OIA response: Cost increases caused by COVID-19

What medicines/ingredients are more expensive (as a result of COVID-19) and by how much have they increased?

25 May 2020

[Name and contact details withheld]

Dear [name withheld]


Thank you for your emails on 23 April 2020 and 25 April 2020 to PHARMAC’s Media Team, asking about PHARMAC’s $35 million budget increase.  I understand that your questions were addressed by our Media Team except for the following:

  • What medicines/ ingredients are more expensive (as a result of COVID-19) and by how much have they increased?

These questions have been considered under the Official Information Act 1982 (OIA). 

No medicines listed in the community Pharmaceutical Schedule (Section B) have had a price rise, as yet, that can be directly attributed to COVID-19.  To date, PHARMAC has provisionally secured additional supplies of critical care medicines for use in DHB hospitals from alternative suppliers with a value of $5.3 million.  Further supplies of some pharmaceuticals are entering the supply chain over and above normal levels and costs of these are yet to be confirmed.

PHARMAC has used prior usage data to forecast the potential impacts of the supply disruptions.  The $35 million increase to the Combined Pharmaceutical Budget will support continued funding of medicines used in DHB hospitals and of medicines and devices in the community and ensure we can continue to secure supply of these funded pharmaceuticals into New Zealand.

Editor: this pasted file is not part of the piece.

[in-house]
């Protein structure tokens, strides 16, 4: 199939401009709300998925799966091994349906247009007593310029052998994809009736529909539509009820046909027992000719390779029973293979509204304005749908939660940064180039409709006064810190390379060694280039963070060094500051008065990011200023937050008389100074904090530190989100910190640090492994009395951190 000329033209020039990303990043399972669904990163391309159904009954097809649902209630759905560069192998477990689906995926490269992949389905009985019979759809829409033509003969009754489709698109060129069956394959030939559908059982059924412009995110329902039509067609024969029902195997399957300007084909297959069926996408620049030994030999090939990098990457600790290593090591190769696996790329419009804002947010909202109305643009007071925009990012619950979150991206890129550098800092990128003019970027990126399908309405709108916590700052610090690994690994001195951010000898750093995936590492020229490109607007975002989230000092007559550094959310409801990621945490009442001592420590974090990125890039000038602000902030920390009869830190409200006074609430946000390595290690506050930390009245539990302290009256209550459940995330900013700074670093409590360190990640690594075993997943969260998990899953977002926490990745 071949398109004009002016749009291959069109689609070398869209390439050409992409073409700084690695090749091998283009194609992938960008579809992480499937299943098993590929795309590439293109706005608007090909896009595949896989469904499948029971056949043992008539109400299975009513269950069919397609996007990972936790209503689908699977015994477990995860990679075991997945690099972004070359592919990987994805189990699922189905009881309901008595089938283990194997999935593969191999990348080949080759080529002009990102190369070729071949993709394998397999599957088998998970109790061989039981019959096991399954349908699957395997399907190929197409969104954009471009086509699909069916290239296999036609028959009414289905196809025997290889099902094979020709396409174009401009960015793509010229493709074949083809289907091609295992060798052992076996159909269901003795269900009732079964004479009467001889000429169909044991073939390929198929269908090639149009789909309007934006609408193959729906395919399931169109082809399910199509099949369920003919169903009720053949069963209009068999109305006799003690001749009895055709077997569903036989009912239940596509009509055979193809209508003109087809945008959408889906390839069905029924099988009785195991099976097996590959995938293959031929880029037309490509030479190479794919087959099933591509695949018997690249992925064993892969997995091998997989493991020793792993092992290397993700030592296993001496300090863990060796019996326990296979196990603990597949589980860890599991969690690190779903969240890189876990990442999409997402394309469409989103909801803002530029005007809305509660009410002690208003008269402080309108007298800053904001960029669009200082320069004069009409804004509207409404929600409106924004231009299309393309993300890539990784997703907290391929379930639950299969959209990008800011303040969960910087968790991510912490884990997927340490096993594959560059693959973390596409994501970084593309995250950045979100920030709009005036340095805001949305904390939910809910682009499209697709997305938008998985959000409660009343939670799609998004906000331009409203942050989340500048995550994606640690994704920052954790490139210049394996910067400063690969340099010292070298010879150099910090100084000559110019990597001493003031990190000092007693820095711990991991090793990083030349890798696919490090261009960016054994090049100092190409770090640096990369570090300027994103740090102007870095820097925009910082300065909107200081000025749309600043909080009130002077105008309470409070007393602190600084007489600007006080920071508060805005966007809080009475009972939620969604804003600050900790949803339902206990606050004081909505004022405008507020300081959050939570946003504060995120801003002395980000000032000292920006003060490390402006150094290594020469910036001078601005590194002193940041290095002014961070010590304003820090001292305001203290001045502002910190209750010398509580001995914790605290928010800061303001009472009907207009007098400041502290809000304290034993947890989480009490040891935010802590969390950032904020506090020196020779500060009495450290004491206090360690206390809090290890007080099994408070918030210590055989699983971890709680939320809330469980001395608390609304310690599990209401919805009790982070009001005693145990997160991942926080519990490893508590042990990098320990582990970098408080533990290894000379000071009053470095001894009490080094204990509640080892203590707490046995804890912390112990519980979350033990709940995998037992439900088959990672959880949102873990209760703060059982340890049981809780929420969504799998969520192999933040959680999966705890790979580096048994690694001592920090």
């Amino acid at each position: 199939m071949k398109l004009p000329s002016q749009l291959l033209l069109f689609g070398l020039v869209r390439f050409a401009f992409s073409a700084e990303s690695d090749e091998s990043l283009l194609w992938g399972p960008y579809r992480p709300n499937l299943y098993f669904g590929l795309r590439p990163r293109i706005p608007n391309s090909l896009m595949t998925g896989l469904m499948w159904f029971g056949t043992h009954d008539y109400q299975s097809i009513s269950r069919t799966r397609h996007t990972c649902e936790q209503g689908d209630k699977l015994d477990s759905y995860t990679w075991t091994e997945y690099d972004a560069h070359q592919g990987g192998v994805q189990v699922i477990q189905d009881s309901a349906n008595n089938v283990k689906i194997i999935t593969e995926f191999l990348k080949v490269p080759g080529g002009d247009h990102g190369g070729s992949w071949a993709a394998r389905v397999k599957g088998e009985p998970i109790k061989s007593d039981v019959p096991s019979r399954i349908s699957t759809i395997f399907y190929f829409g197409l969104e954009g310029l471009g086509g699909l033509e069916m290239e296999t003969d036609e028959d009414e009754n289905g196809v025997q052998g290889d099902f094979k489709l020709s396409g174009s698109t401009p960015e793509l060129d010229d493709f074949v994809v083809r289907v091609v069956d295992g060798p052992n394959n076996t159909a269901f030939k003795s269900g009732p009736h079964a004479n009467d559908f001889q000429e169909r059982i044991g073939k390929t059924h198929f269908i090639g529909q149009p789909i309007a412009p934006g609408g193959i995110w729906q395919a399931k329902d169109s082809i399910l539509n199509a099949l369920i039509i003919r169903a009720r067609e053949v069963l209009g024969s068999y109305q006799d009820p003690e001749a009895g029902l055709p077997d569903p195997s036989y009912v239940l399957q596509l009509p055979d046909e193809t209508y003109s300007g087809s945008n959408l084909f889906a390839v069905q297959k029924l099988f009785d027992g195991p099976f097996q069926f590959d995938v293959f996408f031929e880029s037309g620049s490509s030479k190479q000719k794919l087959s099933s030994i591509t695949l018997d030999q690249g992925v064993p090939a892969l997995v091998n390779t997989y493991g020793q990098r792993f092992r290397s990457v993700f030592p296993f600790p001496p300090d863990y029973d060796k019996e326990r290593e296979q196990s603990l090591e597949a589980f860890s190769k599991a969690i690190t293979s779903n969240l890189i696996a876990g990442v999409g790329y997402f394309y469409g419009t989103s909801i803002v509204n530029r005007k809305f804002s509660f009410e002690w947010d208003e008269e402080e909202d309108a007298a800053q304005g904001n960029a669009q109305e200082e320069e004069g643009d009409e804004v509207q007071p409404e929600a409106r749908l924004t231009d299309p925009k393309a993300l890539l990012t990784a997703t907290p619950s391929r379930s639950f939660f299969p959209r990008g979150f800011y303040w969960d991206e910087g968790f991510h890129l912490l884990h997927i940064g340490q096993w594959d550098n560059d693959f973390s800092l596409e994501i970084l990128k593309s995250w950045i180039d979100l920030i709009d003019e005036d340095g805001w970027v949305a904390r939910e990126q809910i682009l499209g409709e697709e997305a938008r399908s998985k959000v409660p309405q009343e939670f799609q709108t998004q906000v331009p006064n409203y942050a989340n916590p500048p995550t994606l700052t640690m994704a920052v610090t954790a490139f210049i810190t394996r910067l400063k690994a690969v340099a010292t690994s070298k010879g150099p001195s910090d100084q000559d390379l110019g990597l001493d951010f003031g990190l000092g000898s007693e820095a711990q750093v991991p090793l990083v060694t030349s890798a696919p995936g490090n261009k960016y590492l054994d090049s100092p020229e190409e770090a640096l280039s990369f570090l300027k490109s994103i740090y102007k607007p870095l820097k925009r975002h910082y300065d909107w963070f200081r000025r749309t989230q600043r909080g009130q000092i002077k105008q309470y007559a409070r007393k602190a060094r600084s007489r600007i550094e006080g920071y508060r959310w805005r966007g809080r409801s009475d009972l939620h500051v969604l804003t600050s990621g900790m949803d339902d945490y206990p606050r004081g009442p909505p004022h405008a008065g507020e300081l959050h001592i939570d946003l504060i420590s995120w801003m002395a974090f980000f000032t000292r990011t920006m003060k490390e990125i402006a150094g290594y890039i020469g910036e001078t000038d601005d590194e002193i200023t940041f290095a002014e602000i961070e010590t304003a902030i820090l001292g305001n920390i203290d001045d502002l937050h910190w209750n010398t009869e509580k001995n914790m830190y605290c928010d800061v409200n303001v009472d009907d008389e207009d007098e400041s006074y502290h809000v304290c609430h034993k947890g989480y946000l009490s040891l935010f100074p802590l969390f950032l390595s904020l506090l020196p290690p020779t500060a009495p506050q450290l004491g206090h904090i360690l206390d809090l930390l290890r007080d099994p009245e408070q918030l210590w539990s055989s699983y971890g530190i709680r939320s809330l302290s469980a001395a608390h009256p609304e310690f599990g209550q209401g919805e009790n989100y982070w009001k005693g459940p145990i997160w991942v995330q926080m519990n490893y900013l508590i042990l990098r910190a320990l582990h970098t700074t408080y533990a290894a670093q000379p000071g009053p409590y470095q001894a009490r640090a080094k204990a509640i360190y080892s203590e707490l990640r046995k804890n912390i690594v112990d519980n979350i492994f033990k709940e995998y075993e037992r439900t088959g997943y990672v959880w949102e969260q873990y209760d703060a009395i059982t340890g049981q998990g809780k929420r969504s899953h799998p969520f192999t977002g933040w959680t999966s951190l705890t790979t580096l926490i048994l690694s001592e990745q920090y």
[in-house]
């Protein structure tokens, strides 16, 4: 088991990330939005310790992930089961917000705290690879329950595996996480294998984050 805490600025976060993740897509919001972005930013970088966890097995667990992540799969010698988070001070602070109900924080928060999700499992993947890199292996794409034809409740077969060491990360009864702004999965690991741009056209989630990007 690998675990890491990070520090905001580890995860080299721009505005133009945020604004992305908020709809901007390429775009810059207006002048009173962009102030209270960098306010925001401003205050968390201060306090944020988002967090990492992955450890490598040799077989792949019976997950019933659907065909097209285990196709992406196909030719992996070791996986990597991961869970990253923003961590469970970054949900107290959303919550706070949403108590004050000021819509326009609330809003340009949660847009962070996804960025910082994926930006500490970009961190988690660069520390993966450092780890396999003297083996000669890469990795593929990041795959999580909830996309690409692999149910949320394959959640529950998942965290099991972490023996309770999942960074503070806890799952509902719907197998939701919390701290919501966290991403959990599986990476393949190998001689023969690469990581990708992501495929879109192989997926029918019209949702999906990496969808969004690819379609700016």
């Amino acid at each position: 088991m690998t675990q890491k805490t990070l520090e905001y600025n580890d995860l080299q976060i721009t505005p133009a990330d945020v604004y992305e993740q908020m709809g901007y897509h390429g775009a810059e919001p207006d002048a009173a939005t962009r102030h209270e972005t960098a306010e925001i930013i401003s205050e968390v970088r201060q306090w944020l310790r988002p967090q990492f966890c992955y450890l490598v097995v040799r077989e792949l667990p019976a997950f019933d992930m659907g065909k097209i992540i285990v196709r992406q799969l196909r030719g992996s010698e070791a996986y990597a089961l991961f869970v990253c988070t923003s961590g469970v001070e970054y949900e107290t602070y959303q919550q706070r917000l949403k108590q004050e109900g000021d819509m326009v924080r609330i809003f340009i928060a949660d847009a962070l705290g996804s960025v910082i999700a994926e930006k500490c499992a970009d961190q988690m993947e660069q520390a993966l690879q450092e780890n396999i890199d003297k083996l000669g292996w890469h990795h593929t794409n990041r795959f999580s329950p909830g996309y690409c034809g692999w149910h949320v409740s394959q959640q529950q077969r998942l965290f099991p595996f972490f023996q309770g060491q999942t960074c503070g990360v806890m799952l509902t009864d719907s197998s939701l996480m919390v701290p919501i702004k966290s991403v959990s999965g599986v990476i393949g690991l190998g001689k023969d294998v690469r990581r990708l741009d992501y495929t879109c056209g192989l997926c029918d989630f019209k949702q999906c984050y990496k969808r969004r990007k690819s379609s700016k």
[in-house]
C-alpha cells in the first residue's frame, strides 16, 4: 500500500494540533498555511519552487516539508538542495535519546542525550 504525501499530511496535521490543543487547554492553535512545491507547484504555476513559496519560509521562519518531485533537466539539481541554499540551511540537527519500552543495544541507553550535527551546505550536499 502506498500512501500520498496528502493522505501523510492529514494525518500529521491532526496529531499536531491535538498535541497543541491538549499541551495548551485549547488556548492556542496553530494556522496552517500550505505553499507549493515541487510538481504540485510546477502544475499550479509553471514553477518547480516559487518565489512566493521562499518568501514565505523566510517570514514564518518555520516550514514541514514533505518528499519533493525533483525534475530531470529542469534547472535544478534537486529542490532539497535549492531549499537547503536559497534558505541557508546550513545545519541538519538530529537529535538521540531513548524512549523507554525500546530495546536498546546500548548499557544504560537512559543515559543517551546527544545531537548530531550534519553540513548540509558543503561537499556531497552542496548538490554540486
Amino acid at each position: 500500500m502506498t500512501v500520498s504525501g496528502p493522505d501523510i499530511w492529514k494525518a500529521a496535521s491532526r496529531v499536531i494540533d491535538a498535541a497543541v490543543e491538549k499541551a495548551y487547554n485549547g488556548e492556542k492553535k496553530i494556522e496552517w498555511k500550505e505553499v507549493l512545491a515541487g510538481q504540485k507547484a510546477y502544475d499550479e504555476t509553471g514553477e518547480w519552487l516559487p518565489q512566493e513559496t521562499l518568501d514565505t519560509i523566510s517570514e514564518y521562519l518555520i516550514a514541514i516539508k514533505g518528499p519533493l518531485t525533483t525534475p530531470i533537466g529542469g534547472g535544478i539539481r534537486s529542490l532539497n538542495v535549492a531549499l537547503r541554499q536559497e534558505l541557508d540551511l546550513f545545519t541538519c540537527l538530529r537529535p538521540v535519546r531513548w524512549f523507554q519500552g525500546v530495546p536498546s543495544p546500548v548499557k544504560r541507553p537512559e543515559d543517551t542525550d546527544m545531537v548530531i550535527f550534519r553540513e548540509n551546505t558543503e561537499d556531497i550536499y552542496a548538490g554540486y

Costs that will be funded from the budget uplift include:

  • where an alternate brand of a medicine affected by supply issues has been secured (at a higher price)
  • where prices have been impacted by additional transportation costs to get medicines and medical devices to New Zealand
  • where medicines, under contract for a fixed period, incur price rises once the contract term expires
  • the impacts of delays in savings transactions that PHARMAC had planned
  • changes to funding access criteria. PHARMAC has widened access to some treatments with the aim of reducing demand on DHB hospital specialty services. This may mean that more people get access to a medicine or that people stay on treatment for longer than they would have otherwise.  There is more information on this on our website.
  • extensions to Special Authority approvals that were due to expire on 30 March and 30 April 2020. Again, this may mean that people stay on a funded treatment for longer than they would have otherwise. There is more information on this on our website [link removed as page archived].

PHARMAC is not expecting to fund new medicines from this $35 million budget uplift.

The price effects and supply disruption are expected to persist for some time. In addition to the $35 million increase, the Government has granted an increase of $160 million over four years to the Combined Pharmaceutical Budget. This will ensure that PHARMAC can continue to provide New Zealanders with uninterrupted access to funded medicines, vaccines, medical devices and other treatments while prices and supplies remain disrupted in the coming years.  

We trust that this information answers your queries.  We are making our information more freely available, so we will now publish selected OIA responses (excluding personal details) on our website.  Please get in touch with us if you have any questions about this.

Yours sincerely

Rachel Read
Manager, Policy and Government Services